Look to Your Top Tier When Budgets Are Tight
Portfolio optimization is suddenly on every portfolio manager's mind — and for a good reason. Issuers are being forced to cut costs and minimize exposure as a result of:
- lower profitability;
- lower customer engagement due to reduced spending;
- high inactivity rates; and
- increased charge-offs and costs brought about by new regulations and legislation.
Accordingly, issuers will need to apply a renewed focus on current customers. Future profits will largely grow out of strategies focused on retaining and optimizing relationships with customers who represent the lowest-risk, highest-value.
Back to Fundamentals
The path to success begins when issuers ask themselves two fundamental questions:
- What are your most profitable target segments? Only by identifying the right target segments can you map out the strategies that will drive top-of-wallet status with them.
- Do your card offerings resonate with your best customers? Issuers need to reevaluate every aspect of their products in terms of their appeal — everything from features, benefits, rewards, and service options to pricing, credit limits, and authorization criteria. Now, more than ever, being the primary card is critical because cardholders put 54 percent of their credit-card spending on it.
Reward Your Best Customers
Having conducted segmentation analysis for many issuers worldwide, MasterCard Advisors has found that the 80/20 rule of business — 80 percent of profits come from 20 percent of customers — is even more pertinent for issuers. Trying to stimulate and change behavior among marginal customer groups may incrementally improve portfolio performance, but it should not be done at the expense of more desirable customers. Yet, issuers often lack differentiated strategies that recognize and protect their position with key customers, even though the most profitable and credit-worthy customers are invariably ripe for poaching by competitors.
Preemptive customer recognition and retention strategies should receive funding priority. These do not need to be expensive and can include:
- prioritizing best customers in the call center queue;
- sending email and SMS appreciation messages;
- providing customers access to special offers; or
- promoting basic card benefits with tailored messaging.
A study conducted last fall by J.D. Power and Associates revealed that satisfaction increases by 53 percent when customers understand card benefits, particularly fraud protection.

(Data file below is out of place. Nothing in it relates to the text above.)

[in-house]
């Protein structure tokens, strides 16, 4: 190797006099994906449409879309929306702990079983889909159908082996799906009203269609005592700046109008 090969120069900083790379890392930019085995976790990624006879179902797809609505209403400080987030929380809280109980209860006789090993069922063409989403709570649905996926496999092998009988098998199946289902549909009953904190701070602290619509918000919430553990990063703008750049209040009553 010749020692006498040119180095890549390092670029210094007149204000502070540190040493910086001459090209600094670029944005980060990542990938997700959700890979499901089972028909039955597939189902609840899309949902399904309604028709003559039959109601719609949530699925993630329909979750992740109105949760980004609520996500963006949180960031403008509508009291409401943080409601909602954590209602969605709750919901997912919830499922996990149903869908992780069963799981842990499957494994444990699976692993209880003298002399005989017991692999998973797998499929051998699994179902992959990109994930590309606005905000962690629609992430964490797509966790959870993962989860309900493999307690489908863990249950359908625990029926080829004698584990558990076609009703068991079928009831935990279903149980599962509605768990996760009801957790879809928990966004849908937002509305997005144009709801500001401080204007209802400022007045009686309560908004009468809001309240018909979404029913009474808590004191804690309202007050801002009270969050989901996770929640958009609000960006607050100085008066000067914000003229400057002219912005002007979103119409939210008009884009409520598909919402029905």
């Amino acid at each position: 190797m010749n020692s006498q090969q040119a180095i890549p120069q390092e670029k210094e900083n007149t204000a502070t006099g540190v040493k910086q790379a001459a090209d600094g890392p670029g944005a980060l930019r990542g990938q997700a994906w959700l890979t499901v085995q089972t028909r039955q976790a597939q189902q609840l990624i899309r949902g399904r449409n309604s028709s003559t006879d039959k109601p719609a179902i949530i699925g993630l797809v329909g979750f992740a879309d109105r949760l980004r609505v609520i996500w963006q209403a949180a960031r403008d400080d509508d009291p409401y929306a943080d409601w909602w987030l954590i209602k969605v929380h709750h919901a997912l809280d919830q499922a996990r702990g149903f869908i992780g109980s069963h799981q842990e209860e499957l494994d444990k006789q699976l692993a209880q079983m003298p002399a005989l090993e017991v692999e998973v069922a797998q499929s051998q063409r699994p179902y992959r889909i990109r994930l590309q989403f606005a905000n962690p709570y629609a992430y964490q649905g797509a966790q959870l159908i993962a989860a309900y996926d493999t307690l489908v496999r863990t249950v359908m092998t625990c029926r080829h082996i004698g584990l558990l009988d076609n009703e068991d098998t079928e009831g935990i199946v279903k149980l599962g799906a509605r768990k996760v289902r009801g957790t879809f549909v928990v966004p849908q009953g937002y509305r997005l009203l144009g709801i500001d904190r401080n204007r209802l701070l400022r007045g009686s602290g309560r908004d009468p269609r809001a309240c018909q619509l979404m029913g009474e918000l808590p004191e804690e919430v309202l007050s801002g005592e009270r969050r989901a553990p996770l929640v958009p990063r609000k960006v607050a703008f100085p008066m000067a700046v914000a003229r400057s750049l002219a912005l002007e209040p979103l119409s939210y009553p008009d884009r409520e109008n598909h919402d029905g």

It's important to maintain rewards for customers who use them. The same J.D. Power study reported that satisfaction is 117 percent higher for redeemers than for non-redeemers — demonstrating that encouraging and managing rewards redemptions can help drive top-of-wallet status.
Issuers should look for ways to reduce rewards costs without alienating their best customers. For the majority of cardholders, access to affordable credit may be reason enough to use their cards. By restructuring rewards programs, issuers can reduce "earn" rates, as well as discontinue underutilized, vanilla programs that are costly without contributing to cardholder satisfaction. At the same time, issuers should continue to remind their best customers of the value inherent in their rewards programs.
Trim with a Scalpel, Not an Axe
When looking at accounts that have been inactive for a while, how do you identify the accounts that are worth saving?
Based on prior behavior and current banking relationships, issuers can carefully analyze and segment dormant populations. Account inactivity, for example, may be a sign that a customer's card is no longer relevant to her. If so — and provided there is sufficient behavioral or other predictive data — issuers can use analytics and propensity models to migrate some of these customers to products with more compelling value propositions.
Analytical tools help assess the likelihood of future behavior so that issuers can identify which accounts have profit potential and which do not. In doing so, issuers can determine which accounts should be closed. The findings can then be translated into communications strategies and messages that enhance or reinvigorate customer relationships.
A New Lens on Issuer Profitability
Rather than manage their credit cards as a distinct product offering with its own profit and loss (P&L), it is time United States issuers returned to a more profitable model: Measure the lifetime value of your customers across all product lines and keep your eye on relationships, not products.
In Spain, La Caixa offered customers a wide range of tailored product and service offerings — even non-financial ones such as tickets to theater, film, and music — through its branches, as well as the Internet, ATMs, and telephone. From 2004 to 2006, La Caixa added nearly half a million new customers and saw net business income rise 12.3 percent.
With fewer resources, all issuers today need to stop investing in marginal cardholders. Closely examining your portfolio to identify customers who deliver the greatest long term value and invest in them is a far more cost-effective strategy. If customers with the lowest risk and greatest potential make your offering their primary card, you can expect revenues, profits, and cross-sales to rise — not to mention, loyalty.
About the Author
Patricia Foell (firstname.lastname@example.org) is the global practice leader for MasterCard Advisors' lifecycle marketing efforts. Her global team helps credit card issuers design and execute innovative customer management solutions including activation, usage, balance building, retention, and loyalty strategies that drive optimal customer behavior and issuer profits.
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For the rest of the December 2009 issue of CRM magazine please click here.
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